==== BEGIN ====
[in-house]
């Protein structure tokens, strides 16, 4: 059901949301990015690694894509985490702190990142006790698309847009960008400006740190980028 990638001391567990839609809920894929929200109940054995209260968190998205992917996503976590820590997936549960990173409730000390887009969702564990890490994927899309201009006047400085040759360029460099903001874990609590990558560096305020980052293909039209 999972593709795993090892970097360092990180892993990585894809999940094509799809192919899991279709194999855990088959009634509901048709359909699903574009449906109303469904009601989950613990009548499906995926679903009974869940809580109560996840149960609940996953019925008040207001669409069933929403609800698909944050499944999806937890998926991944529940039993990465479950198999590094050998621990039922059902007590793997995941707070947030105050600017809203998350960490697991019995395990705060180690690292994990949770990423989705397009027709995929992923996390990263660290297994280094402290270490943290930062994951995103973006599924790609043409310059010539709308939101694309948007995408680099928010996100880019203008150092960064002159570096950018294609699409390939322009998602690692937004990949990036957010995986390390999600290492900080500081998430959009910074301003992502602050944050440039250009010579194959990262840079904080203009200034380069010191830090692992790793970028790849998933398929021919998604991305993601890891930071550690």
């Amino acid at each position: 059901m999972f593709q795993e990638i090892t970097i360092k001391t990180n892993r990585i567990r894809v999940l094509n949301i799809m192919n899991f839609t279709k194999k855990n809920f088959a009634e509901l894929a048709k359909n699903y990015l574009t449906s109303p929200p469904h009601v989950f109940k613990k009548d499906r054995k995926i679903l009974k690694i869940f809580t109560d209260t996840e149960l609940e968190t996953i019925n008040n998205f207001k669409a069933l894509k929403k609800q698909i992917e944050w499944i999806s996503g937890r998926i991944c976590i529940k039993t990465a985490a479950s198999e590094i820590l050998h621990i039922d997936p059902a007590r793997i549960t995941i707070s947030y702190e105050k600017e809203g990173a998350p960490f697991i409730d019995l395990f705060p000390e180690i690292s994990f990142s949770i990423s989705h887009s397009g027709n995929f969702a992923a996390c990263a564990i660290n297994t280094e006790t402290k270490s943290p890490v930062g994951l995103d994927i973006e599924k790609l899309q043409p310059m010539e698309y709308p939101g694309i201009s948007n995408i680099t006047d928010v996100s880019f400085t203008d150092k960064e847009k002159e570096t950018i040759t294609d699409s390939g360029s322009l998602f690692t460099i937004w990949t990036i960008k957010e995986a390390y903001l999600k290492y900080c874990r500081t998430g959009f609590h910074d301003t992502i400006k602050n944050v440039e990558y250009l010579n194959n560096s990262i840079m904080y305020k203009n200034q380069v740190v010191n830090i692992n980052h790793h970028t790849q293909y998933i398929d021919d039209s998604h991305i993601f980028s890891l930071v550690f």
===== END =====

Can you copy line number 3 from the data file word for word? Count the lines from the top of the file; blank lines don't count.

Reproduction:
């Amino acid at each position: 059901m999972f593709q795993e990638i090892t970097i360092k001391t990180n892993r990585i567990r894809v999940l094509n949301i799809m192919n899991f839609t279709k194999k855990n809920f088959a009634e509901l894929a048709k359909n699903y990015l574009t449906s109303p929200p469904h009601v989950f109940k613990k009548d499906r054995k995926i679903l009974k690694i869940f809580t109560d209260t996840e149960l609940e968190t996953i019925n008040n998205f207001k669409a069933l894509k929403k609800q698909i992917e944050w499944i999806s996503g937890r998926i991944c976590i529940k039993t990465a985490a479950s198999e590094i820590l050998h621990i039922d997936p059902a007590r793997i549960t995941i707070s947030y702190e105050k600017e809203g990173a998350p960490f697991i409730d019995l395990f705060p000390e180690i690292s994990f990142s949770i990423s989705h887009s397009g027709n995929f969702a992923a996390c990263a564990i660290n297994t280094e006790t402290k270490s943290p890490v930062g994951l995103d994927i973006e599924k790609l899309q043409p310059m010539e698309y709308p939101g694309i201009s948007n995408i680099t006047d928010v996100s880019f400085t203008d150092k960064e847009k002159e570096t950018i040759t294609d699409s390939g360029s322009l998602f690692t460099i937004w990949t990036i960008k957010e995986a390390y903001l999600k290492y900080c874990r500081t998430g959009f609590h910074d301003t992502i400006k602050n944050v440039e990558y250009l010579n194959n560096s990262i840079m904080y305020k203009n200034q380069v740190v010191n830090i692992n980052h790793h970028t790849q293909y998933i398929d021919d039209s998604h991305i993601f980028s890891l930071v550690f």